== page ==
Mondayising Anzac Day and
Waitangi Day is all but a reality after Prime Minister John
Key confirmed this morning that he expected a Labour MP's
bill on the matter to pass into law, and ruled out using the
Government veto on it.
Labour MP David Clark's members' bill to allow a day off on a
Monday if the two pubic holidays fall on the weekend is
expected to get its second reading in Parliament tomorrow.
National does not support the bill, claiming it will put too
much load on businesses and would detract from the
significance of the dates. However, Mr Clark has secured the
support of the Maori Party and United Future as well as
Opposition Parties - giving it just enough support to pass
without Government support.
Mr Key said National's decision to oppose the bill was "a
line ball call right from the start"and its caucus had been
fairly divided on the issue.
"So our view is that the status quo should continue, but I
imagine it will pass. We won't veto it."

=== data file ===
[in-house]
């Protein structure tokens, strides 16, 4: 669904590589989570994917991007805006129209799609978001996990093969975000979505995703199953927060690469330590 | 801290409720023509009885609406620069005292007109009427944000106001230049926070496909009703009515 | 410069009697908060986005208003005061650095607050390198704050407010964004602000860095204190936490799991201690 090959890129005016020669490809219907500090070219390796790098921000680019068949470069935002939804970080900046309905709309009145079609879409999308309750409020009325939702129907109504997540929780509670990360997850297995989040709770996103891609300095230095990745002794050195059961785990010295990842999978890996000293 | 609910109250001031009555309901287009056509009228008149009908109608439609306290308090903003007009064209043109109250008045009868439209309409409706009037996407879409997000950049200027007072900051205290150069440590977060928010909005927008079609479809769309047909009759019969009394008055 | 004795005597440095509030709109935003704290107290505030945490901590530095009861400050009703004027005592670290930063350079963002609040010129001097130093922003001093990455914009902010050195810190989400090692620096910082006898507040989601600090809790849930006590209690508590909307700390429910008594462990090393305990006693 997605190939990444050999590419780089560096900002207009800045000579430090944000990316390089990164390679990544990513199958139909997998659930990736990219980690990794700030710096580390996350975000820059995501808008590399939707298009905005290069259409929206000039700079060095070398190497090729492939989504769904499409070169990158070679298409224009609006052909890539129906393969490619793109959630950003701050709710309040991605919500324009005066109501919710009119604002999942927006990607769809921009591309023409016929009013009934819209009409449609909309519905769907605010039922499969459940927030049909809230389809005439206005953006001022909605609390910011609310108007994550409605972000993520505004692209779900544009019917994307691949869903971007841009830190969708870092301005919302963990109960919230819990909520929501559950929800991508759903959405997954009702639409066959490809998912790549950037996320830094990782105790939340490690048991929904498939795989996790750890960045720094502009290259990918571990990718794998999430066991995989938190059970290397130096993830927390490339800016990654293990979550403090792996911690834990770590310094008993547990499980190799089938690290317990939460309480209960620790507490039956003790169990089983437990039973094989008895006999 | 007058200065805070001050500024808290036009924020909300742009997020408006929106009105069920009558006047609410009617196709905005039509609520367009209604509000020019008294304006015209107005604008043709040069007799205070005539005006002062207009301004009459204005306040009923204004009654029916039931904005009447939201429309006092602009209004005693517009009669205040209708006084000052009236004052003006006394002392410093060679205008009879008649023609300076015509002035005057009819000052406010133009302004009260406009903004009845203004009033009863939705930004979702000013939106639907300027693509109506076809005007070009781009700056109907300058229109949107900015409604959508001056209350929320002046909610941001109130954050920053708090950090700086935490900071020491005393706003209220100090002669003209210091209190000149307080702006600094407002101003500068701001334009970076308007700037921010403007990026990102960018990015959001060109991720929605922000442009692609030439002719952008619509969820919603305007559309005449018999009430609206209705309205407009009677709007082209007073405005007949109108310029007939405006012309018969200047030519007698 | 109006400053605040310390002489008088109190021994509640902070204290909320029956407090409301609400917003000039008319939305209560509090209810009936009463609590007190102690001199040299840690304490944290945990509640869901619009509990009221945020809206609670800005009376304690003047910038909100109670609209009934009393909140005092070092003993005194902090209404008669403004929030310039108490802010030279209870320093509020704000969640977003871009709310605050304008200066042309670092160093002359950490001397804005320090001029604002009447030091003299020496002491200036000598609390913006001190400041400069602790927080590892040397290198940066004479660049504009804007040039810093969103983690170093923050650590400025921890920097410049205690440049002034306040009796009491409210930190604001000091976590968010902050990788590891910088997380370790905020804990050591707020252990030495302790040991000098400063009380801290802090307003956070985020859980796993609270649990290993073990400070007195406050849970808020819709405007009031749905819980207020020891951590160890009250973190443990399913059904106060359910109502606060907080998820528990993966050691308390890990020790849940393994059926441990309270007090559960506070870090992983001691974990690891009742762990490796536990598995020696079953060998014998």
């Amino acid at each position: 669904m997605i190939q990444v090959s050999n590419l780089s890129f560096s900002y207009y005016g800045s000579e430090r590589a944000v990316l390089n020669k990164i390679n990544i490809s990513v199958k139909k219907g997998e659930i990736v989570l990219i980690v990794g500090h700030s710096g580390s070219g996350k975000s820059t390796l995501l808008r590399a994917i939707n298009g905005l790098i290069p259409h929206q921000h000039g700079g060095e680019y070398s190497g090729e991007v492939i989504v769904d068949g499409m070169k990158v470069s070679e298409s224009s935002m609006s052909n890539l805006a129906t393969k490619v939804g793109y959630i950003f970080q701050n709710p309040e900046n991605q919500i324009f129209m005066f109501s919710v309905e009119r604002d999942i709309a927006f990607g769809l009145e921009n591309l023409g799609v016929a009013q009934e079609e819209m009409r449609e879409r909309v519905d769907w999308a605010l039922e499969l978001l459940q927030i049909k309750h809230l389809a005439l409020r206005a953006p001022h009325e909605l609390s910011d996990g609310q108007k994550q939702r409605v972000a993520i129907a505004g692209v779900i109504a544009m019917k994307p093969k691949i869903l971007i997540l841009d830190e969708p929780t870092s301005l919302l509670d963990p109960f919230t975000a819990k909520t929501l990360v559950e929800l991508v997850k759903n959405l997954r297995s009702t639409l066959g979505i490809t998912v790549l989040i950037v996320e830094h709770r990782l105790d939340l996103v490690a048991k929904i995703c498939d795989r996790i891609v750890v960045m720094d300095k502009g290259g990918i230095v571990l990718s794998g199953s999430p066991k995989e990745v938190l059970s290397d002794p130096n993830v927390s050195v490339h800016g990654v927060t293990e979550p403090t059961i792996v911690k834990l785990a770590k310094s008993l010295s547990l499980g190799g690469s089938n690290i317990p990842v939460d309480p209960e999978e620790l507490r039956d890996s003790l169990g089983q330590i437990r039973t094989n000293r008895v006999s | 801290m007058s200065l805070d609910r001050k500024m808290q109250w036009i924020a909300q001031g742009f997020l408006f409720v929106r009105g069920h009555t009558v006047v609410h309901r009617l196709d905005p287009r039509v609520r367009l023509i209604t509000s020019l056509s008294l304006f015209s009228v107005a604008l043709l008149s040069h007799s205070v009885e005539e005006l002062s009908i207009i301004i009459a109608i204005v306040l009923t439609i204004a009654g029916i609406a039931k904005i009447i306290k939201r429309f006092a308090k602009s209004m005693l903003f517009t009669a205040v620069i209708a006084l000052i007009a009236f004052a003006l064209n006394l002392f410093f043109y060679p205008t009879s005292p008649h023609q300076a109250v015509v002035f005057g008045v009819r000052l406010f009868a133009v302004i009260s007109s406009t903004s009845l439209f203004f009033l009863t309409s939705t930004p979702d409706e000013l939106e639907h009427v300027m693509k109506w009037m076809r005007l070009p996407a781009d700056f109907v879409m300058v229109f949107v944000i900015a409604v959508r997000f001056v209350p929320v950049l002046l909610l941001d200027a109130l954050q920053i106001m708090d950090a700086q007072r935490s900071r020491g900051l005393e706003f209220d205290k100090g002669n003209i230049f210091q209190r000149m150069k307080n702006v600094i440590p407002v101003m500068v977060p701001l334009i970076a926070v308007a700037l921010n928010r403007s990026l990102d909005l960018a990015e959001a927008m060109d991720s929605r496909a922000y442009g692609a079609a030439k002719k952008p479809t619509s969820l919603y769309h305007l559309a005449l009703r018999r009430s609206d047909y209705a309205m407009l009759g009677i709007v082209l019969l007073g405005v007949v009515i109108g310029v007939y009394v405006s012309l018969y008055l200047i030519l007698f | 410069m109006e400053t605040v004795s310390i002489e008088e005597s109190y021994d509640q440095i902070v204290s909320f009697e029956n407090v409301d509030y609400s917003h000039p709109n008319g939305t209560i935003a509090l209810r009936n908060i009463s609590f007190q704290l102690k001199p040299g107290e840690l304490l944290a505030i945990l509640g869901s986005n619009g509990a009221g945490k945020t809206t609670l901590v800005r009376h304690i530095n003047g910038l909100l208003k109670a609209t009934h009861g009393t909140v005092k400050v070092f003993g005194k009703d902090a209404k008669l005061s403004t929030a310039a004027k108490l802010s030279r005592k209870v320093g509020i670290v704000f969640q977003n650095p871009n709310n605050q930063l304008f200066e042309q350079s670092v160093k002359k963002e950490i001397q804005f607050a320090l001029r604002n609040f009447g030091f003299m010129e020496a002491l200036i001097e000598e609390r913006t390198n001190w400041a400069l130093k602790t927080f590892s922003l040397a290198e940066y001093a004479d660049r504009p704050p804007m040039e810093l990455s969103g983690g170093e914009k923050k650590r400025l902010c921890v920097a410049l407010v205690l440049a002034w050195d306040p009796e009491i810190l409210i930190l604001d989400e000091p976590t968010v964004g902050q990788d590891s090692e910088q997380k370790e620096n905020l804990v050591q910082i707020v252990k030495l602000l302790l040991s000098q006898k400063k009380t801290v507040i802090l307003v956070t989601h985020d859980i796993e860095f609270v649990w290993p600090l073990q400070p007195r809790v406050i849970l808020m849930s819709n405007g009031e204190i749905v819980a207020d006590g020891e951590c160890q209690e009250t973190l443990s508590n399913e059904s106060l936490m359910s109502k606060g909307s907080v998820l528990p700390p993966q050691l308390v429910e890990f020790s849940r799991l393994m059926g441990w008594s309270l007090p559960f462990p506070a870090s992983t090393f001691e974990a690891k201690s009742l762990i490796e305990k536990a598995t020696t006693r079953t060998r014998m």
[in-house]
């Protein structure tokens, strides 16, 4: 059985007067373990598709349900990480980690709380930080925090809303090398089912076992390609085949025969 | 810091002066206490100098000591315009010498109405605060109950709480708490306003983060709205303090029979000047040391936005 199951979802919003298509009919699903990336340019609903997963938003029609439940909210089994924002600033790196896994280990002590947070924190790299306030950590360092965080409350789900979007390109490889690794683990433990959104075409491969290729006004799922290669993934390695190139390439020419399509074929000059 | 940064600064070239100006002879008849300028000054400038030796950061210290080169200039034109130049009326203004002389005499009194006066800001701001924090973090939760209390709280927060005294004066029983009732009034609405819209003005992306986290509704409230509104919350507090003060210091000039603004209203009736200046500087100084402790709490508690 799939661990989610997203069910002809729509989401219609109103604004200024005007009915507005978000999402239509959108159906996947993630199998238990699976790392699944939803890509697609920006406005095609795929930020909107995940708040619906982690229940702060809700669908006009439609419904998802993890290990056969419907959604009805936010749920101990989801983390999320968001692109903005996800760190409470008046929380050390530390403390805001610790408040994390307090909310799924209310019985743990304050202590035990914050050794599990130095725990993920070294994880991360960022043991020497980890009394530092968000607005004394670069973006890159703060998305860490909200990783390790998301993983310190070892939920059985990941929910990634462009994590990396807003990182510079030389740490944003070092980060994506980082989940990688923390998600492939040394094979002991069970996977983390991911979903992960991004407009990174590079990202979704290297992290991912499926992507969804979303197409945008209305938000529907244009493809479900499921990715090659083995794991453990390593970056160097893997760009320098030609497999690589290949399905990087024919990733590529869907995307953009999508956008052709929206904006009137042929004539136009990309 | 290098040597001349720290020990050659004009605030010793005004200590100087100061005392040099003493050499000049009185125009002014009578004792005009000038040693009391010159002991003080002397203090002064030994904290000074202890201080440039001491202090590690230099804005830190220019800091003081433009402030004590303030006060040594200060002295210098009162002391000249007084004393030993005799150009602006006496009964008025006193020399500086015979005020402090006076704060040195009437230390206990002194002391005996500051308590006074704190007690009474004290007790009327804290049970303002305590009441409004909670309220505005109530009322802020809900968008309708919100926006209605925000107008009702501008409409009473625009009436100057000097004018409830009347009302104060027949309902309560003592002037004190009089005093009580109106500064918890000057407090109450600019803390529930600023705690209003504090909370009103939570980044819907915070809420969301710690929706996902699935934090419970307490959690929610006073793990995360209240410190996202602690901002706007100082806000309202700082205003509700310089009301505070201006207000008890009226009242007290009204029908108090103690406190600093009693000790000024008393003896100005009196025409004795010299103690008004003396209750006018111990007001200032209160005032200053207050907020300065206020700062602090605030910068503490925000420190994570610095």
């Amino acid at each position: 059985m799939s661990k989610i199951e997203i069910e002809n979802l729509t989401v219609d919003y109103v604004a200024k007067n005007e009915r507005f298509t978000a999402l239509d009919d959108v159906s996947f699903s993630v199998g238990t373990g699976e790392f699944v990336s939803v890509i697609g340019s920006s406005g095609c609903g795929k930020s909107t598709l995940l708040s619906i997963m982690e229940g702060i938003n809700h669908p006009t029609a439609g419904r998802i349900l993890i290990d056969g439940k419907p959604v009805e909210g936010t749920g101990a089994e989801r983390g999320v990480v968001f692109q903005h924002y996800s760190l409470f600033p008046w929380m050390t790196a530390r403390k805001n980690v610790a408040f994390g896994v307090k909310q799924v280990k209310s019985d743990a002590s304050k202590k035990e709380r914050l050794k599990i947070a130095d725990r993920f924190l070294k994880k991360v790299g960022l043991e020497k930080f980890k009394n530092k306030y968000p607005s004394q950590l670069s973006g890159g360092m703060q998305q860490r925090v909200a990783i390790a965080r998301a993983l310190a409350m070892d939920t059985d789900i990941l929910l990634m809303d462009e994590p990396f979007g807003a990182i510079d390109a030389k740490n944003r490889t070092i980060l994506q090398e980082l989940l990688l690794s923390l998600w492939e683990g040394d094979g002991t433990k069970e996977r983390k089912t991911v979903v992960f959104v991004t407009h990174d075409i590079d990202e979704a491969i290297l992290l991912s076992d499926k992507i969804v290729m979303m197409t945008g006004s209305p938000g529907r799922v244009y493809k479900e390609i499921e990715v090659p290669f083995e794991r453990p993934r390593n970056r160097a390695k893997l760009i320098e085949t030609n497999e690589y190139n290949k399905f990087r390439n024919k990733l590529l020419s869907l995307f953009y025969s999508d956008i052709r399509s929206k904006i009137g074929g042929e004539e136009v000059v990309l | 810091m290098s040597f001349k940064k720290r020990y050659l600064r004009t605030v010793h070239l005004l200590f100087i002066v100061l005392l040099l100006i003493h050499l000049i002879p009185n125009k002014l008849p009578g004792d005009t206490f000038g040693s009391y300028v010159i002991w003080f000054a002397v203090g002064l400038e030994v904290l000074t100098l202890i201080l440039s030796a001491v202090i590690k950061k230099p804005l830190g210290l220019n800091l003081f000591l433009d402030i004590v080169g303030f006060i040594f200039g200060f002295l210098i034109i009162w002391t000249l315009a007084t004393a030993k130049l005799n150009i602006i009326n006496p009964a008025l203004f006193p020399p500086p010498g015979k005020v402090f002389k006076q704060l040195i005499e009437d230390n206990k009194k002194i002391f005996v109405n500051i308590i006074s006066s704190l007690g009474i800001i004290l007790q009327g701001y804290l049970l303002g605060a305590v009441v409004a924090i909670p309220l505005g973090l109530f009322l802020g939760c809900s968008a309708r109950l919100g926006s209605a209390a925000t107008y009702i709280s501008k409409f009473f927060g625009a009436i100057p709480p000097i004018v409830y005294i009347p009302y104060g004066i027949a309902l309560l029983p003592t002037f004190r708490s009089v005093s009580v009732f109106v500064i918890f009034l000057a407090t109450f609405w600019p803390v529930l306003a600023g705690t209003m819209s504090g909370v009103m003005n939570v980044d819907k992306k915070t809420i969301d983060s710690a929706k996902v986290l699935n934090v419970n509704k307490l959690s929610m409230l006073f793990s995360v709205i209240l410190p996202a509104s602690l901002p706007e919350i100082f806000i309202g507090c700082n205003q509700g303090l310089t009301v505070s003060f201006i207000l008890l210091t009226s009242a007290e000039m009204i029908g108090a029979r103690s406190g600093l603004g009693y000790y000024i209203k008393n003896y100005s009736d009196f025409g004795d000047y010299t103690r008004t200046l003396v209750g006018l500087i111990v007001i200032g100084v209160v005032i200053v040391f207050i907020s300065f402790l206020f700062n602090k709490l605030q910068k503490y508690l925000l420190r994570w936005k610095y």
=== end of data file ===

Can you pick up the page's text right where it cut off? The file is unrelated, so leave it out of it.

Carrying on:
He said it was highly unusual for an Opposition member's bill
to pass without the support of the main governing party, but
it would be "disingenuous"for National to start supporting it
at this stage.
"I don't think people would have believed it. We'd had a
view, it was a line ball call from the start and there was a
mixture of views in the caucus, but in the end we took the
view it was better to stay with the status quo and I think
people would see through it if we changed now."
Mr Key said it was a marginal call whether the Government
could have invoked its veto on the bill - it is allowed to
block legislation that has an adverse fiscal impact - as it
intended to do with Sue Moroney's bill to increase paid
Most of the cost of the Mondayising bill was on the private
sector rather than the Government, Mr Key said.
"We reserve the veto for Government expenditure and there is
some Government expenditure, but it's not huge. I think at
the margin we might have been able to [use the veto] but we
would have been stretching it a bit.
"The world is not going to cave in as a result of it. It will
please some people and some people will have a holiday on a
day they might not have otherwise got. It's six of one and
half a dozen of the other."